Increasing your awareness of the wider marketing world doesn’t need to be a big lift. Here are some actions that, over time, will help increase your awareness of developing marketing trends:
Sign-up to email marketing newsletters – it may sound obvious but signing up for marketing agency and industry newsletters can be a great way to stay in the know about new marketing techniques. They’re generally free, and you don’t have to interact if you don’t want to. Create a ‘must read’ list of your team
Follow marketing influencers on social media channels – by adding some additional industry figures to your social channels, you’ll be able to keep abreast of what those in the public eye are endorsing, and whether it is a good fit for your marketing.
Set alerts – using a tool like Google Alerts, set updates for broad terms like “digital marketing” or be more specific and search for something like “copywriting AI tools”. You don’t have to check your alerts every day but setting aside time to review any news is a handy way to ensure you don’t miss out on anything.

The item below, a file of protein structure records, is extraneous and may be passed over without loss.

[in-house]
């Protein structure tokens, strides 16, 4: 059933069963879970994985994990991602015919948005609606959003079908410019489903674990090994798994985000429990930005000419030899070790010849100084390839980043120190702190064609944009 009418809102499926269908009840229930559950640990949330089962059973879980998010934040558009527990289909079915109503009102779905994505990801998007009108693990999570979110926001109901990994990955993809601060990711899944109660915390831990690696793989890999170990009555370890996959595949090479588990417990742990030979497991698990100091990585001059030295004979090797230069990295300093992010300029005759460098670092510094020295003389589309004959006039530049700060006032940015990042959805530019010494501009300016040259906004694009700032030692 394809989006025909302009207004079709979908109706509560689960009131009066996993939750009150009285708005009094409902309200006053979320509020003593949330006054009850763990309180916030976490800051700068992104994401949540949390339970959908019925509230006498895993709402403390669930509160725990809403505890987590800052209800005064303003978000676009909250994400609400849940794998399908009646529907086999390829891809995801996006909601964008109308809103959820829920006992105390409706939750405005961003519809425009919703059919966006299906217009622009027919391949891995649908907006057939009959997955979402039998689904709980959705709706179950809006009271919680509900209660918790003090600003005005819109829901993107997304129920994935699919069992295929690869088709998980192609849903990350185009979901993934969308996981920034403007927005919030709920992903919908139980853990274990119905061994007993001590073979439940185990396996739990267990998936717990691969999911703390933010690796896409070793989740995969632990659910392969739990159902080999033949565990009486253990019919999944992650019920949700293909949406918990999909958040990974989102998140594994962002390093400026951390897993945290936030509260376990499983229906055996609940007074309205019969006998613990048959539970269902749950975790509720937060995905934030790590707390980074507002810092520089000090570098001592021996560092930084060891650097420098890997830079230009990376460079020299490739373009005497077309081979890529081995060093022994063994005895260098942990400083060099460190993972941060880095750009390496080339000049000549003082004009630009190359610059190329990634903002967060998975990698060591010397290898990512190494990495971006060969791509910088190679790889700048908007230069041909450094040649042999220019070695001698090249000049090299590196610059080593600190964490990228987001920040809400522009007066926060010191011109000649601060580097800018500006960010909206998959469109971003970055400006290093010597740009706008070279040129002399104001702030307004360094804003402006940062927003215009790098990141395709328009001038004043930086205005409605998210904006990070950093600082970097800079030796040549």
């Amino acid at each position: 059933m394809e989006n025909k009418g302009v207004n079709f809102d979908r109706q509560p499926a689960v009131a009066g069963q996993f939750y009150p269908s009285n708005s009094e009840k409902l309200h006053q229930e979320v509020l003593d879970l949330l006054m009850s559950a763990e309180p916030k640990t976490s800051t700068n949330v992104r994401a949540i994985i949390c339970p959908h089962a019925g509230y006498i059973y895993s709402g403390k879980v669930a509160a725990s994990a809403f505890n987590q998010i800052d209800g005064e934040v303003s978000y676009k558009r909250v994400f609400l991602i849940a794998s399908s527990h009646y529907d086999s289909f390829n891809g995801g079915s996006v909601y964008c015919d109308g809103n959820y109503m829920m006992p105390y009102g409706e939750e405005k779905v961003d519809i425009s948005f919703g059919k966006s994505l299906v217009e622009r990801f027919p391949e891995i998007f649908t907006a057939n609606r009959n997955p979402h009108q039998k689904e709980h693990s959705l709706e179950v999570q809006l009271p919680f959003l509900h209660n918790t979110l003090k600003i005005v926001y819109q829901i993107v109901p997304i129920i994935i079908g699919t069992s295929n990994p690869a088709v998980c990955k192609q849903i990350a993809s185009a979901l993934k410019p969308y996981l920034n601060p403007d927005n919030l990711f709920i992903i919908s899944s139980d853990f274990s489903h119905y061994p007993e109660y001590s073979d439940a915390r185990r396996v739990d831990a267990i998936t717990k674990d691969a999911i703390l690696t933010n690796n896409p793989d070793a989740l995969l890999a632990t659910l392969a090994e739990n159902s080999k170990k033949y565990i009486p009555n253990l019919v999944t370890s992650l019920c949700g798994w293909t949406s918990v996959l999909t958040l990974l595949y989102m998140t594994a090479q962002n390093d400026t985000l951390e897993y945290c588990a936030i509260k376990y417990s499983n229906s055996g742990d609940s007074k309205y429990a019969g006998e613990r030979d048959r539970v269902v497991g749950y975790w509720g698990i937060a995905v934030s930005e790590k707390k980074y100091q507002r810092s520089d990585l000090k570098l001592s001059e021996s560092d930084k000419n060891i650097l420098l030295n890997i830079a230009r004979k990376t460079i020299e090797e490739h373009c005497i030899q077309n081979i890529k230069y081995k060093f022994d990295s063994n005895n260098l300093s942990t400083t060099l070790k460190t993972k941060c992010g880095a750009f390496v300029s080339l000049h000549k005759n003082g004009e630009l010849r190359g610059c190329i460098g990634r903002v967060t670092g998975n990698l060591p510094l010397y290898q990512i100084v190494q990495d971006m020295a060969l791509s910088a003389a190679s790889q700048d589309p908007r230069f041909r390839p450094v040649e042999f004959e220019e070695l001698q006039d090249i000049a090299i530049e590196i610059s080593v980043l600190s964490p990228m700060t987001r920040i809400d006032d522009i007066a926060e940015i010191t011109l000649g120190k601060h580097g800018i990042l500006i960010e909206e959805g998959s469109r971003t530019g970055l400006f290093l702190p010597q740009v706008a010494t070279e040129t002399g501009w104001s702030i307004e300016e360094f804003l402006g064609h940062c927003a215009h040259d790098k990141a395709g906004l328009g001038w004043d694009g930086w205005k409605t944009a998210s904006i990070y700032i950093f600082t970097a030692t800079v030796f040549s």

Look at your competition – what channels are your direct competitors using? Are there learnings or changes you can make from this? Perhaps they are seeing good engagement in an area you haven’t even considered – could be worth some experimentation.
Attend industry events – whether in-person or online, it’s good to occasionally attend marketing events; they’re a great way to see other organisation’s marketing tools and strategies, and you could also happen upon something invaluable that you didn’t even realise you were looking for.
As an agile marketing consultancy, we are well placed to offer impartial advice on your current ways of working and marketing agility and implement plans to give your marketing team a structure that allows you to take advantage of new marketing techniques and tools.